Amusingly, Apple watches routinely warn their wearers the sound is too loud during rehearsals.


Yes…I remember hearing I think it was the chorus in Mahler’s 8th or something like this live. This is something where one immediately gets aware that live can be so much better than reproduction. It simply can’t be done comparably dynamic, loud and still somehow mellow, listenable at home.


I hope that you have not suffered from hearing lose. I also was not aware of the loudness dangers and the practice precautions that the symphony members take. I still can’t wrap my head around (no pun) why, like you said, it sounds louder at home, even when it is quieter there. I get that better system capabilities, recording techniques and the room itself all contribute to what seem like greater dynamic range than live. I have gone to countless concerts, and in most cases, the quieter passages seem quieter,
and the louder passages seem louder, as my system has gotten better. Or, my perceptions have aged along with my ears. Not necessarily in a good way :grimacing:.


The only thing I can think of is that the dynamics are experienced at the Mic position whereas hearing live, the entire room and distance to audience absorbs some of the peaks.


Thank you for the well wishes. I am fortunate, my hearing is good.

I suspect live does not sound as quiet or as loud because the sound produced makes sense in a performance space. The room is not overloaded, the bass is effortless and rich, everything is in context.

Put these extremes of sound pressure in one our listening rooms and we are unable to process it as believable, not to mention the limitations of what our rooms can handle.

A solo violin can be quite loud. Sitting next to a violinist in a performance space is comfortable, sitting next to them in a standard room is intense, even though the sound pressure is the same.


Of the theory’s I’ve never tested, yours is the most plausible and the most logical culprit for the disparity in live vs. recorded dynamics. I give you the prize.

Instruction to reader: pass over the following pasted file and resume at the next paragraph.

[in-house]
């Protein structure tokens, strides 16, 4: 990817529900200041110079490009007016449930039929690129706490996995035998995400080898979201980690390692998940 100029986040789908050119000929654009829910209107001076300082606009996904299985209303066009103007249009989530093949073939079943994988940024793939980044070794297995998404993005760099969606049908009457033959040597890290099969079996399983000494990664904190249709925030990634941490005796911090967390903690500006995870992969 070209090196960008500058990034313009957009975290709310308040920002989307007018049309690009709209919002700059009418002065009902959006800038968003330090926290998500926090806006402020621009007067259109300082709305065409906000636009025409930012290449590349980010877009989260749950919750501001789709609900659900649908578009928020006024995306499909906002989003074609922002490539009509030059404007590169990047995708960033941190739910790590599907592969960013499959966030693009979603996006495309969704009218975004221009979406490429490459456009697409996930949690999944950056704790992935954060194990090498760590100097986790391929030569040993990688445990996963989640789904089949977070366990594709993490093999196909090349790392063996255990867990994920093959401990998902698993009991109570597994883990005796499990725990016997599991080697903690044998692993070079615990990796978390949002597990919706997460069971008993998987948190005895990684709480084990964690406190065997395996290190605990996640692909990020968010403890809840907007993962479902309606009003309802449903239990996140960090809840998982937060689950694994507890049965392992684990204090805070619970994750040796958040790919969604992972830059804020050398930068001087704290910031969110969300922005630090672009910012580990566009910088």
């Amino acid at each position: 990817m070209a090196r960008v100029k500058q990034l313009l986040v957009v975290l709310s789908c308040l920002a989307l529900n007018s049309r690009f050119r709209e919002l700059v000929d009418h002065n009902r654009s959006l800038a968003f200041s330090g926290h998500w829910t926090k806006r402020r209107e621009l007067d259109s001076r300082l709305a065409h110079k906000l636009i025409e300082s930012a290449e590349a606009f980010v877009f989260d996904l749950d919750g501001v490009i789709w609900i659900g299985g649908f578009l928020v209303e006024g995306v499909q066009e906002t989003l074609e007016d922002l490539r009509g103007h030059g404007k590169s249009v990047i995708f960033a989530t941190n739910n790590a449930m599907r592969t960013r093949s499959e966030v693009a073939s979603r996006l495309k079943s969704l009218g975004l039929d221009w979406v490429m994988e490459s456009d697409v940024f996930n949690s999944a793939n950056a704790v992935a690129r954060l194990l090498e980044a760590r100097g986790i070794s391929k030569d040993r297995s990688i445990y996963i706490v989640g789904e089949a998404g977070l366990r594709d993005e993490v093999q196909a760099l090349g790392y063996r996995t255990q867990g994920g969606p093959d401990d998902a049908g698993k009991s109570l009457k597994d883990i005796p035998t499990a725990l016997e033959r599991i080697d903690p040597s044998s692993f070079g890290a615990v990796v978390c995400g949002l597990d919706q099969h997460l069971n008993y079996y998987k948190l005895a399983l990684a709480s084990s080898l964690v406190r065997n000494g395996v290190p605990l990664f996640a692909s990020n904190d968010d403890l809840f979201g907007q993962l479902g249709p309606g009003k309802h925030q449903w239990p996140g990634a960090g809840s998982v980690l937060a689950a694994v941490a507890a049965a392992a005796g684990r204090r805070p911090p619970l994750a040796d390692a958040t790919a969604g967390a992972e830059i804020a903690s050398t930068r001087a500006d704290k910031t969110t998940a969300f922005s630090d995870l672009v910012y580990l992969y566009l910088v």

Thank you for the real world observations, in understandable and understated context.


True. There is a big difference being among the orchestra and even the audience front row. The dynamics steadily decline with distance from stage. And, even on stage, the distance from another orchestra section matters.

Two things about this DSD file. The ultra quiet introduction is too soft. I am certain that this is louder on stage where the microphones are likely placed. Interestingly, the ‘extreme’ difference in loudness in this DSD from soft to loud is not presented on Deutsche Grammaphon’s vinyl with Herbert Von Karajan, which for better or worse became my benchmark. (by the way, my favorite part of Herb’s recording is the wistfulness of violins shortly after the introduction; the DSD recording comes very close)

Furthermore, I am certain that the beginning of Also Sprach is more readily hearable in the context to the upcoming decibel crescendo for those on stage, in the first several rows of audience, and microphones.

Secondly, the presented dynamic range of the DSD varies significantly between Audirvana and Roon, the latter much less ‘dynamic’. Thus, software is doing something. Perhaps, Audirvana exaggerates and/or Roon compresses.

I agree, the violin parts are delicious.

Audirvana and Roon should present the same volume. Something is not as it should be.